Duties listed are at the full performance level.
Administers a forest recreation area with responsibility for developing and carrying out operating plans for the use, improvement, and maintenance of an area with several major snow uses and facilities. Acts as liaison with community organizations and interest groups to stimulate interest and use of recreation facilities. Recruits and trains volunteers, develops work projects, and coordinates activities with other forest personnel. Surveys sites designated for snow recreation use on the Forest. Inspects recreation areas for compliance with the plan for the use of the area.
Serves as a Snow Ranger for an Avalanche Center, with remote patrol duties.
Checks for conditions hazardous to the public from avalanche, ice falls, crevasses, and undercut snow areas.
Determines present avalanche hazards and forecasts future hazards based on snow pit tests, field observations, and snow stability. Issues avalanche hazard notices using field data, as well as mountain weather resources, weather maps, satellite imagery, and real-time weather data. Uses judgment to produce public avalanche and safety advisories and disseminates this information via website, telephone, physical postings, or other social media. In pursuit of public safety, these must be produced as timely documents issued immediately with a change in avalanche conditions in pursuit of public safety.
Determines when avalanche conditions have changed or abated sufficiently to terminate the existing advisory and issue an update bulletin.
Teaches avalanche safety, stability analysis, and avalanche snow mechanics to a wide variety of audiences, from school children to avalanche professionals. Venues include field snow pits and seminar settings. Stays abreast of avalanche education practices and changes in avalanche technology and snow science.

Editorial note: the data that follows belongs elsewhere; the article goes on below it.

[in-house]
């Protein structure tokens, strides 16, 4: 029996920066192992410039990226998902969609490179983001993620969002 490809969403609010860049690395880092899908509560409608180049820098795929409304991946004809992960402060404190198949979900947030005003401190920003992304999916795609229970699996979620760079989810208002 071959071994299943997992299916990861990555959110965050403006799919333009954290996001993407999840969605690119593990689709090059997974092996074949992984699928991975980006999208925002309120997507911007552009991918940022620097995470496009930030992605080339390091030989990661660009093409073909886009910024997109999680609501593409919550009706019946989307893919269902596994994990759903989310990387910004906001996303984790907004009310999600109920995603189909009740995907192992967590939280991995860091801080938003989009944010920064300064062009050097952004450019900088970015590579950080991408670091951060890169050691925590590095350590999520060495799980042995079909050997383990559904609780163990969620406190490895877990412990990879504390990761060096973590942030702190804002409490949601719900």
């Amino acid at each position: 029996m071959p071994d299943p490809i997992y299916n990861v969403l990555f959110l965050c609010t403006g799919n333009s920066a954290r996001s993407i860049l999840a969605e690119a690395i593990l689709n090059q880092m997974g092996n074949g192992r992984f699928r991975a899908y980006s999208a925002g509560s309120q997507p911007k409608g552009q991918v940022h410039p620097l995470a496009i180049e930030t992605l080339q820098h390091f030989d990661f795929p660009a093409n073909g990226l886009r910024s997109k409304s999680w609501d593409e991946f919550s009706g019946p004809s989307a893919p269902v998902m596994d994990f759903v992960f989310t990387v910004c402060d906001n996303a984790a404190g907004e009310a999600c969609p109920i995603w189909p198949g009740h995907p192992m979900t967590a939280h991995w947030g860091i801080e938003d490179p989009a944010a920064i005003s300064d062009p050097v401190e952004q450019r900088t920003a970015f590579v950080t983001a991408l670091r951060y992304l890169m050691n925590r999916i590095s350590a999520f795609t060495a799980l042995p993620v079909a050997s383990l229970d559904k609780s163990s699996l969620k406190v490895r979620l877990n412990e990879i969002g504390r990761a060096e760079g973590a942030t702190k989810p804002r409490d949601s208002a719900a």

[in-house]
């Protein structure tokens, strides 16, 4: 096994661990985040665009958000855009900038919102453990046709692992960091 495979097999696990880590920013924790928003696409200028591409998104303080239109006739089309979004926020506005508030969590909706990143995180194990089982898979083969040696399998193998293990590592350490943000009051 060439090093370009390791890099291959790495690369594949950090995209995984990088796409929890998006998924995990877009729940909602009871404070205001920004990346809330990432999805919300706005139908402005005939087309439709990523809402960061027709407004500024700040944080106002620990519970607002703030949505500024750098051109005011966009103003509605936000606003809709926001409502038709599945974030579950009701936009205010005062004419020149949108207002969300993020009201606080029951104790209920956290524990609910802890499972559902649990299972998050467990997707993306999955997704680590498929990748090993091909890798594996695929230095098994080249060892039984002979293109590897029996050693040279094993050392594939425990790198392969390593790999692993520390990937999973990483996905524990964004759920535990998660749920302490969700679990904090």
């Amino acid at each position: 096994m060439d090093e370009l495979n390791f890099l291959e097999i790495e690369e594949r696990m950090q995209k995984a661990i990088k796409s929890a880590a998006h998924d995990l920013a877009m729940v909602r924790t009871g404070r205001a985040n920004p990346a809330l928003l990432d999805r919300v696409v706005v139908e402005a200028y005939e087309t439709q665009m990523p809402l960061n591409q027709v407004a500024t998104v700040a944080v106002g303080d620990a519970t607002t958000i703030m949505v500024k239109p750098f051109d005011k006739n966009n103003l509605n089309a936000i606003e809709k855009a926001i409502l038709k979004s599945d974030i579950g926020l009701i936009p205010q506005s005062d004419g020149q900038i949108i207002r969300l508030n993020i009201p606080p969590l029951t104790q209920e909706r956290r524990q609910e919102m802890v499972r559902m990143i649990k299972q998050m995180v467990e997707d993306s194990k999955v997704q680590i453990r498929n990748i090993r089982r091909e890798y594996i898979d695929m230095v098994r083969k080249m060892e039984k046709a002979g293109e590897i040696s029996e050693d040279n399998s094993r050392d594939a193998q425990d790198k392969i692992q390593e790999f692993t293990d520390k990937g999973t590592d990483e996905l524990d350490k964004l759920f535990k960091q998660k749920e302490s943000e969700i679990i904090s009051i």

Works with local, regional, and national organizations and publications as an avalanche expert to advise policies and articles.
Acts as incident or scene commander, when delegated by Lead Snow Ranger, for search and rescue events when the Forest Service is responsible as the lead agency.
Applies techniques from technical high-angle snow and ice rescue procedures using mountaineering and ice climbing skills at a NEI 3+ level.
Renders medical aid from minor to life-threatening injuries using skills at the Emergency Medical Technician Level.
Performs as an Emergency Medical Technician soon after initial hiring.
Acts as first responder to medical emergencies.
Acts as a technical rescue leader for the agency and performs rope rescues on steep snow and ice terrain often under adverse weather conditions. Responsible for technical rescue equipment maintenance, selection, and replacement. This includes numerous mountain axes, ice tools, ice screws, rock nuts, rock pitons, helmets, slings and cords, ascenders, pulleys, harnesses, snow pickets and flukes, and numerous dynamic and static ropes. Maintains log to determine retirement date for equipment listed above.
Operates and maintains snowmobiles and large tractors in mountainous terrain.
Assists Lead Snow Ranger in operating and supervising the Volunteer Ski Patrol.
Maintains Snow Ranger/Ski Patrol portable radios and avalanche transceivers. This includes maintenance, inventory, identification of repair needs, and purchases of radio supplies (batteries, chargers/cyclers, antennas, etc.)